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A graph that shows the efficiency of smoking as a way to absorb nicotine compared to other forms of intake.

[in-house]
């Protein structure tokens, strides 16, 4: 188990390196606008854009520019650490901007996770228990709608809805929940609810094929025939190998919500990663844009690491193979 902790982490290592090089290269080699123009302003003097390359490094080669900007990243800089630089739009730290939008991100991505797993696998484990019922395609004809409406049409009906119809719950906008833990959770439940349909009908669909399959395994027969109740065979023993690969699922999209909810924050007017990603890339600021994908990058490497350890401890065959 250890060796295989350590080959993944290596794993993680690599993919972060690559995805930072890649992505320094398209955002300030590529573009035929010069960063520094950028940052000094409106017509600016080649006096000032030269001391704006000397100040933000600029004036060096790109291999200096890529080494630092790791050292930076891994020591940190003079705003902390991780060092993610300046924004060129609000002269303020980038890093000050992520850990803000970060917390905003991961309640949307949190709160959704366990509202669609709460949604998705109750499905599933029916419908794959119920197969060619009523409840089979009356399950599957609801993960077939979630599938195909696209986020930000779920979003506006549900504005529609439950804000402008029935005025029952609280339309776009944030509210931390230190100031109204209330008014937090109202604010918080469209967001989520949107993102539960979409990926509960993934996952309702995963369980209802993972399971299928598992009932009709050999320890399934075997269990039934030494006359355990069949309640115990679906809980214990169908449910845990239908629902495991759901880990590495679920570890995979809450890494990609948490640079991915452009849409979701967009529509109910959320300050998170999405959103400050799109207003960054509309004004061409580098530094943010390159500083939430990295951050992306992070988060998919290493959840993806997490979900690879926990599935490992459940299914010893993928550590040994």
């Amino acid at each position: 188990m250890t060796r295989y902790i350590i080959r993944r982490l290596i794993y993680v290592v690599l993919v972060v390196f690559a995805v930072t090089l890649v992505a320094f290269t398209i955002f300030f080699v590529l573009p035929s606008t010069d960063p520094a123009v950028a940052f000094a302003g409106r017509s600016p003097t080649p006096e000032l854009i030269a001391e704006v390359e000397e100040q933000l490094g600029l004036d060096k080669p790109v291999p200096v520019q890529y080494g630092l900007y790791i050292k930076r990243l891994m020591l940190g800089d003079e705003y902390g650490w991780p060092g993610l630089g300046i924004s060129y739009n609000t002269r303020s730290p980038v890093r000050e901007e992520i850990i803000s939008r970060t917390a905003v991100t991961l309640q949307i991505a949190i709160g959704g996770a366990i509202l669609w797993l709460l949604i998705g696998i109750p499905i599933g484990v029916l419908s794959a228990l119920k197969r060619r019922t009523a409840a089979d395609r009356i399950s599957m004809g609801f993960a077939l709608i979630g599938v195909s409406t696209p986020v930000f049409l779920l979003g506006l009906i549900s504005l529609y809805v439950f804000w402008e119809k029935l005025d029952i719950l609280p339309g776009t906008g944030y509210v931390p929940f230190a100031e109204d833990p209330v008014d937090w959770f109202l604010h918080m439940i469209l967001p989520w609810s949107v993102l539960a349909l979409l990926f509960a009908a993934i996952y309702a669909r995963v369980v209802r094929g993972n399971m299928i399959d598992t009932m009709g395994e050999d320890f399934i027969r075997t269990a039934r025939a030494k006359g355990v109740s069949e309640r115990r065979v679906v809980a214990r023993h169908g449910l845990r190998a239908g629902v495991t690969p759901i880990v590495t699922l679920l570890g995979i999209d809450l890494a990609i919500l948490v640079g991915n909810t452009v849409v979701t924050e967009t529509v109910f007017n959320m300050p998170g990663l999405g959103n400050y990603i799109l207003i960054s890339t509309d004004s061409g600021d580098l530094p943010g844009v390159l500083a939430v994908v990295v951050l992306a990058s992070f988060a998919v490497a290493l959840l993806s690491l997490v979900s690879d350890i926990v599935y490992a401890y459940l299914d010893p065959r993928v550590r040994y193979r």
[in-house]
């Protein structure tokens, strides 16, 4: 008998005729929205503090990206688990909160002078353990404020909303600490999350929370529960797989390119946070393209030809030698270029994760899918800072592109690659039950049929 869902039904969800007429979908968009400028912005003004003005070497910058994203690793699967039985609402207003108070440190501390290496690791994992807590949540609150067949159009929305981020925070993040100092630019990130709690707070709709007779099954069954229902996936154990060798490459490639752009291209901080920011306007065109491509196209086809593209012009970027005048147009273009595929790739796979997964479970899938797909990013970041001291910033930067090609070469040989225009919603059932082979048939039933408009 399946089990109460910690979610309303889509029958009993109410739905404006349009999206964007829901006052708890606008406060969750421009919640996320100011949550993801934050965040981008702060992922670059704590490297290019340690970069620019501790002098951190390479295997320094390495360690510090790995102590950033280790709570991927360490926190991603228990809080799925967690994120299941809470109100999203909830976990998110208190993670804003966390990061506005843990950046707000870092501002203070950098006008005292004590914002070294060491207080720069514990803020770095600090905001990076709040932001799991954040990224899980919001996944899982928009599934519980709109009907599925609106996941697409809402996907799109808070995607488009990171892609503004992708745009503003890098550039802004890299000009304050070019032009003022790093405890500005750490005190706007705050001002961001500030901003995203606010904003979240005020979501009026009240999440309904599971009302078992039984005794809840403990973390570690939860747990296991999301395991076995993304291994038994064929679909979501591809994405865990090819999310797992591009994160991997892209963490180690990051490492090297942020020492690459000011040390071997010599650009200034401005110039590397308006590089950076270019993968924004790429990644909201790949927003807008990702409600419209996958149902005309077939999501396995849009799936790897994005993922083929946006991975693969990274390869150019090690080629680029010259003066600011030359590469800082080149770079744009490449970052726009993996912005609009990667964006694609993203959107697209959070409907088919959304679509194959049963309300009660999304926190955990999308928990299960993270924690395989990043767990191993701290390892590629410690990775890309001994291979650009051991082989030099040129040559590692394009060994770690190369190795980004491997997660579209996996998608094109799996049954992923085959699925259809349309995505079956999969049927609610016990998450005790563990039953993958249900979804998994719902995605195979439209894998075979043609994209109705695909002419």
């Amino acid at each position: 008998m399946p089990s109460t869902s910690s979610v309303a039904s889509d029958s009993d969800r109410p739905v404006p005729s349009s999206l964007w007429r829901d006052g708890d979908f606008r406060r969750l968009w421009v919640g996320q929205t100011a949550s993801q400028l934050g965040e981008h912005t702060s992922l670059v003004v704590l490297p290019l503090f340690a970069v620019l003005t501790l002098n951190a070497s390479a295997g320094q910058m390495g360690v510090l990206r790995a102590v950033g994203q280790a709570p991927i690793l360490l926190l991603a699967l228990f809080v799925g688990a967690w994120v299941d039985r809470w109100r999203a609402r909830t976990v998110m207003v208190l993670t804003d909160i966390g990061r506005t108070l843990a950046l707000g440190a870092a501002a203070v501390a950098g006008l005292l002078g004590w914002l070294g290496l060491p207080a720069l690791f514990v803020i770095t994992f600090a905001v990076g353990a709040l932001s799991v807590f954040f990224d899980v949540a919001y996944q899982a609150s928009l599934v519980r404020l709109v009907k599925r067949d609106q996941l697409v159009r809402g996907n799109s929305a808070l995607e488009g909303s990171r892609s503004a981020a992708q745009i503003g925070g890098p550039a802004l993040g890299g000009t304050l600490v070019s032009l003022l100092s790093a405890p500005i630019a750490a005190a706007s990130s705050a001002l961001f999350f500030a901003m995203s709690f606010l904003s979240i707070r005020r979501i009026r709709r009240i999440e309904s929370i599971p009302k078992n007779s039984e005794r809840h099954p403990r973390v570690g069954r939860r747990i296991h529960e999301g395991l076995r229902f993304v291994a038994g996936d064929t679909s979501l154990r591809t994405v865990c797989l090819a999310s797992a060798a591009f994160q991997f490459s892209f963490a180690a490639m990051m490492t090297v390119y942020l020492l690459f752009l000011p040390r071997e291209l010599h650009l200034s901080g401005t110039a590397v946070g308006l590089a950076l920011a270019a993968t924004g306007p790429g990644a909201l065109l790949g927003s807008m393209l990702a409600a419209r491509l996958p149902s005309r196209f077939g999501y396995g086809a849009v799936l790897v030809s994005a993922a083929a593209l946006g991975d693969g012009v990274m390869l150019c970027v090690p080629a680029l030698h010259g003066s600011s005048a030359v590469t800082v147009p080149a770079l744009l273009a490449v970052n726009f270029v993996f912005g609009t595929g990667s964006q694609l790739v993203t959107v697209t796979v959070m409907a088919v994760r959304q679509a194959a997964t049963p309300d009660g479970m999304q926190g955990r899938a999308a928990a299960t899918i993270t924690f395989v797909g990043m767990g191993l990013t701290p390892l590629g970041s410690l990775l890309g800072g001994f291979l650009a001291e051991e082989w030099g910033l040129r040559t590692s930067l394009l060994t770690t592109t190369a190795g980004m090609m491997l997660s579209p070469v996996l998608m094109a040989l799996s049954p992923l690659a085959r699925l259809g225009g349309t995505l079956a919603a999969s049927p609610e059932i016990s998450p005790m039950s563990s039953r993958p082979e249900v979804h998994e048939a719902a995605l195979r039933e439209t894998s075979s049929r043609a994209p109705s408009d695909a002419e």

Inhaling the vaporized gas form of substances into the lungs is a quick and very effective way of delivering drugs into the bloodstream (as the gas diffuses directly into the pulmonary vein, then into the heart and from there to the brain) and affects the user within less than a second of the first inhalation. The lungs consist of several million tiny bulbs called alveoli that altogether have an area of over 70 m (about the area of a tennis court). This can be used to administer useful medical as well as recreational drugs such as aerosols, consisting of tiny droplets of a medication, or as gas produced by burning plant material with a psychoactive substance or pure forms of the substance itself. Not all drugs can be smoked, for example the sulphate derivative that is most commonly inhaled through the nose, though purer free base forms of substances can, but often require considerable skill in administering the drug properly. The method is also somewhat inefficient since not all of the smoke will be inhaled The inhaled substances trigger chemical reactions in nerve endings in the brain due to being similar to naturally occurring substances such asendorphins and dopamine, which are associated with sensations of pleasure. The result is what is usually referred to as a "high" that ranges between the mild stimulus caused by nicotine to the intense euphoria caused by heroin, cocaine and methamphetamines Inhaling smoke into the lungs, no matter the substance, has adverse effects on one's health. The incomplete combustion produced by burning plant material, like tobacco or cannabis, produces carbon monoxide, which impairs the ability of blood to carry oxygen when inhaled into the lungs. There are several other toxic compounds in tobacco that constitute serious health hazards to long-term smokers from a whole range of causes; vascular abnormalities such as stenosis, lung cancer, heart attacks, strokes, impotence, low birth weight of infants born by smoking mothers. 8% of long-term smokers [ develop the characteristic set of facial changes known to doctors as smoker's face.